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Tim Mitchell

Tim Mitchell is a business intelligence consultant, author, trainer, and SQL Server MVP with over a decade of experience. Tim is the principal of Tyleris Data Solutions and is a Linchpin People teammate. Tim has spoken at international, regional, and local venues including the SQL PASS Summit, SQLBits, SQL Connections, SQL Saturday events, and various user groups and webcasts. He is a board member at the North Texas SQL Server User Group in the Dallas area. Tim is coauthor of the book SSIS Design Patterns, and is a contributing author on MVP Deep Dives 2. You can visit his website and blog at TimMitchell.net or follow him on Twitter at twitter.com/Tim_Mitchell.

SpeakerRate – Need Your Feedback

Everybody loves a compliment.  Not everyone enjoys criticism, even if it’s constructive and politely delivered, but the fact is that it’s difficult to get better at what you do without periodic evaluations of your performances.

It’s only been a few years since I committed to start speaking publicly to share my knowledge and improve my public speaking skills.  I’ve learned a lot about creating and delivering presentations, but I’d like to get better, and it’s continual feedback that helps me do that.  To assist in this process, I’ve created a profile at SpeakerRate.com, a relatively new website that allows presentation attendees to rate the presenter and leave some brief comments.  Once you’ve registered on the site as a presentation attendee, you can rate and comment on sessions which you’ve attended.  I created an entry for each of the six talks I’ve done this year, and if you’ve attended any of these, I’d appreciate your feedback and comments.

If you’re a speaker, I recommend registering on the site.  Sure, you’ve got to have thick skin to expose yourself to this kind of judgment, but if you’re speaking in public you’re doing that anyway, right?  If you do register and you’ve seen me in one of your talks, let me know and I’ll be happy to share my notes.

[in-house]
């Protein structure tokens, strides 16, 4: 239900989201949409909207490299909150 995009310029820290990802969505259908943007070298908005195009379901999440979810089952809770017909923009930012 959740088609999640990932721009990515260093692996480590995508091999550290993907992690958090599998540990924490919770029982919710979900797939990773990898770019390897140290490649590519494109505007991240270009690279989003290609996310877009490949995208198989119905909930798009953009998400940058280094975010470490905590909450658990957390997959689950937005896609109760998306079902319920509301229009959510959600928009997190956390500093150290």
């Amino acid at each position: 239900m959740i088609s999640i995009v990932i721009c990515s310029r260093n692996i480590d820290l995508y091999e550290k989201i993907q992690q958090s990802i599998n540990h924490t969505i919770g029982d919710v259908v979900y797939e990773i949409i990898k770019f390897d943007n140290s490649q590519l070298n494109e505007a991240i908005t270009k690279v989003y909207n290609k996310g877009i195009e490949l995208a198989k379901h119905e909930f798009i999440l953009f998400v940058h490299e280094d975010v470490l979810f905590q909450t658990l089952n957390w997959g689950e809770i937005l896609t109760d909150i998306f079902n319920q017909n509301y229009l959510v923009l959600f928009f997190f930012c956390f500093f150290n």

Comments

Posted by Steve Jones on 8 September 2009

I like the idea, but I don't really like registering there just to leave a comment. I think that will result in most people not bothering to do this.

Posted by Tim Mitchell on 8 September 2009

I suspect there are many who will agree with you, but I can understand why registration would be required.  Since each review contributes a small part to the presenter's professional reputation, it's probably best to disallow anonymous "drive-by" comments.

Posted by Steve Jones on 8 September 2009

That's a good point. I'd like to see SQLSaturday or PASS do this as well.

Posted by Jack Corbett on 8 September 2009

I also dislike the fact that I need to register to leave a comment.  That being said I will probably register just so I can be rated.

SpeakerRate has been discussed in the Orlando SQLSaturday meetings.  Obviously registration is an issue there as is the concern that people won't go there after the event or will forget to.

Posted by jcrawf02 on 8 September 2009

What if I didn't attend the event? I can still leave a comment? So if for some reason I wanted to disparage someone's reputation I could post negatively? Do you have to approve first, or is it automatically added? Can you add a confirmation number that you give out at the event? (I know, another barrier, but if they're going to register, they'd probably be willing to enter a code)

Posted by Tim Mitchell on 8 September 2009

Good point, I had considered the confirmation number possibility but it's definitely a barrier.  Chances are that you're not going to write down a confirmation number during the session, unless you feel very strongly about submitting feedback.  This is an interesting debate - I feel another blog post coming on just to discuss the logistics of feedback.

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